When I was really little, like maybe 10 years old, I remember making the conscious choice to start using new words before I was quite sure what they meant. I would encounter a word in a book somewhere and, knowing it might just immediately evaporate from my memory, as most information does, I would drop … Continue reading Sharing & Learning & Interfaces, Such as Maps
Bureaucracy, as described by the sociologist Max Weber, is rational. Bureaucracy is how we logically create standardized and efficient systems of exchange, of competition, of distribution of labor at scale. It is rational in an abstract sense, when you abstract it away from the human, when you average people out and line them up and … Continue reading Bureaucracy: Machines & Pilots
I'm not a fan of every military tradition, but I do like challenge coins. They're these weird, heavy little tokens which can be imbued with substantial memory and meaning. But it isn't the item that holds the meaning, is it? Perhaps it would best be described as an augmentative interface that equips us to better … Continue reading Reflecting on Challenge Coins
Do not attempt to tackle complex, wicked problems without amply anticipating and preparing for the very real possibility of failure: On every attempt and at every stage. I'm talking about actual failure- not safe, fun, exciting failure or even safe failure, because it might not ever be emotionally 100% safe. I'm talking about the real stuff. The painful, uncomfortable, embarrassing type of failure. The kind you look in the eye and learn from... that looks back and tells you things you didn't know or care to admit...
All of the conversation, anxiety, and support around Simone Biles saying "no" to playing a game this week has me thinking about our societal relationship to sports again. It's something I think about a lot because of my experience with the price of playing games. When I was young, I repeatedly injured my knees and my ankles playing … Continue reading Thoughts on Sports
I like a lot of the points the author made in this NYT opinion piece about the dubious purpose and primary trends in the debate over Critical Race Theory. I, for one, have been quite guilty of being what she refers to as "anti-anti-CRT", because of how often I've seen tribally-aligned opponents use what I … Continue reading On the Debate Around Critical Race Theory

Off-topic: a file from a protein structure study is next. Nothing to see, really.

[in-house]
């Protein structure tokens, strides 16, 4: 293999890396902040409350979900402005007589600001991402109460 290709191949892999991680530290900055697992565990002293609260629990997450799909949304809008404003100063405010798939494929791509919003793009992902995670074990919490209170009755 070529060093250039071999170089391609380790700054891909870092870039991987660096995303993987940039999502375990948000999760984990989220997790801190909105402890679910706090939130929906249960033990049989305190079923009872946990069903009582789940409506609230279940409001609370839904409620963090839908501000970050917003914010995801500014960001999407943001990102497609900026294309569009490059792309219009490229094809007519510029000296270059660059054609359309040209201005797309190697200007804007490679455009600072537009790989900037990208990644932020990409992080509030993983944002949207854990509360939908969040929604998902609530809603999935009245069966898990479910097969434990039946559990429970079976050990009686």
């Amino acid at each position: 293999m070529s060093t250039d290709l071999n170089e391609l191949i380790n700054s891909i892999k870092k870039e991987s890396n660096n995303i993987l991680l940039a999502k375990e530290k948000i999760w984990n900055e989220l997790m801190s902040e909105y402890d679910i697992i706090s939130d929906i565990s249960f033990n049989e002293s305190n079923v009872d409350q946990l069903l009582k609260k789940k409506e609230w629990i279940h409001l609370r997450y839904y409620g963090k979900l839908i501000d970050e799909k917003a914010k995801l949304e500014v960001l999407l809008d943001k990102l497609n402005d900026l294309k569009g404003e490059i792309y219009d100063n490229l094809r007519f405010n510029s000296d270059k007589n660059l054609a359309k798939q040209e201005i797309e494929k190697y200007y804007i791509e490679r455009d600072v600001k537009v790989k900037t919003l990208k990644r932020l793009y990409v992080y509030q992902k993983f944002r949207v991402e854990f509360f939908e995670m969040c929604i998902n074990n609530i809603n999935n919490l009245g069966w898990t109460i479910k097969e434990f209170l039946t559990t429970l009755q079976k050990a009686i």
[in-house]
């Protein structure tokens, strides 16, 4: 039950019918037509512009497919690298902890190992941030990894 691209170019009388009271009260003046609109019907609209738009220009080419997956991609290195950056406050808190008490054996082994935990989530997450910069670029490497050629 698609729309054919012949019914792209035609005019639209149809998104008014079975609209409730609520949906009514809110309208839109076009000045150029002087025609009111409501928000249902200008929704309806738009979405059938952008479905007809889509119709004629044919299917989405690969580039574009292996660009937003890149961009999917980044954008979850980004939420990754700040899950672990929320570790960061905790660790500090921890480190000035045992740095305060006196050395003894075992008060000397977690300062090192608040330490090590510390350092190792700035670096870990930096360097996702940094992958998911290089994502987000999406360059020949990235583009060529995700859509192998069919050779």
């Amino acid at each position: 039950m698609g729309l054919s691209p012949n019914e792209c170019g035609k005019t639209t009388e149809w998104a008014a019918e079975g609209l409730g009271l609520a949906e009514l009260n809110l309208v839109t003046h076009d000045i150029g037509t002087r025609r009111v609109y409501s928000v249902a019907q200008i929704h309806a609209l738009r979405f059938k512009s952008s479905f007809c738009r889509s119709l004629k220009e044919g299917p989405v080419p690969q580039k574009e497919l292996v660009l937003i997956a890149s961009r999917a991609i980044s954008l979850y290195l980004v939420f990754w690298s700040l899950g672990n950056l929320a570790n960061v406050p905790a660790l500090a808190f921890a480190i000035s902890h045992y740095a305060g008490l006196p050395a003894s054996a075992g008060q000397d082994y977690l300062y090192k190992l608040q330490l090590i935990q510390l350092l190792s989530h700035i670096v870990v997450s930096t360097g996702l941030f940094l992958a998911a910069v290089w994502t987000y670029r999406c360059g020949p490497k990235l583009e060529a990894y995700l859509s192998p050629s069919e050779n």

This is an excerpt (Part 3) of an essay in progress to describe developing perspectives and practices for mapping organizational ecosystems. I recently facilitated a workshop with Agitare, the Defense Entrepreneurs Forum, and the Federal Innovation Network to explore how we view, create, and use maps of our massive, interconnected community, and how co-created and inter-subjective approaches … Continue reading Mapping Organizational Ecosystems: Artifacts & Rituals; Tribes & Institutions
This is your occasional reminder to use more emojis and reactions in your digital spaces. Mash that 'like' button. Give things a thumbs up or a "thinking face" if you're feeling grumpy. Like that tweet, even if you only kinda like it. You might be wondering why you should use emojis and reactions. Here is … Continue reading Please Use More Emojis/Reactions in Digital Spaces
People really like to share that quote from Maya Angelou that goes "When someone shows you who they are, believe them the first time". I am an enormous fan of the poet Maya Angelou, but this quote has always bothered me, mostly because of how incompatible it appears to be with a growth mindset, and … Continue reading When people show you who they are… don’t believe them?
I was pleased to hear from my friend Austin that he felt inspired (or perhaps compelled is the right word) by a story I told recently, “Miles to Go Before We Sleep”, to write on the subject of diversity and inclusion in the Air Force and defense innovation community. His piece, “Path Before I Rest”, … Continue reading A Few Steps Further